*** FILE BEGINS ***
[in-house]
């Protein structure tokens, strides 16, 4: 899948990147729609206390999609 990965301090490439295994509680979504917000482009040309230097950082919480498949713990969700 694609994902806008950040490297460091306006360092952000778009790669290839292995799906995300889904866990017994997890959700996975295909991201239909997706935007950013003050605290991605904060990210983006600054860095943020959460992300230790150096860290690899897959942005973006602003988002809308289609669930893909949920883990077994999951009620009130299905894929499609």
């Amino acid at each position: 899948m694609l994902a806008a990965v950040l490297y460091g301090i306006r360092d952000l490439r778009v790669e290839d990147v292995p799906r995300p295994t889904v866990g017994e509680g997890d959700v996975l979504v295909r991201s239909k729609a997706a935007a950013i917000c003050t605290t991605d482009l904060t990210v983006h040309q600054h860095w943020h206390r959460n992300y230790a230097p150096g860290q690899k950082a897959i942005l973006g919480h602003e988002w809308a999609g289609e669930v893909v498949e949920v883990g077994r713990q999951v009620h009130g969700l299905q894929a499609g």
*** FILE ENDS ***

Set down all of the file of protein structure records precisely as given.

[in-house]
């Protein structure tokens, strides 16, 4: 899948990147729609206390999609 990965301090490439295994509680979504917000482009040309230097950082919480498949713990969700 694609994902806008950040490297460091306006360092952000778009790669290839292995799906995300889904866990017994997890959700996975295909991201239909997706935007950013003050605290991605904060990210983006600054860095943020959460992300230790150096860290690899897959942005973006602003988002809308289609669930893909949920883990077994999951009620009130299905894929499609």
């Amino acid at each position: 899948m694609l994902a806008a990965v950040l490297y460091g301090i306006r360092d952000l490439r778009v790669e290839d990147v292995p799906r995300p295994t889904v866990g017994e509680g997890d959700v996975l979504v295909r991201s239909k729609a997706a935007a950013i917000c003050t605290t991605d482009l904060t990210v983006h040309q600054h860095w943020h206390r959460n992300y230790a230097p150096g860290q690899k950082a897959i942005l973006g919480h602003e988002w809308a999609g289609e669930v893909v498949e949920v883990g077994r713990q999951v009620h009130g969700l299905q894929a499609g």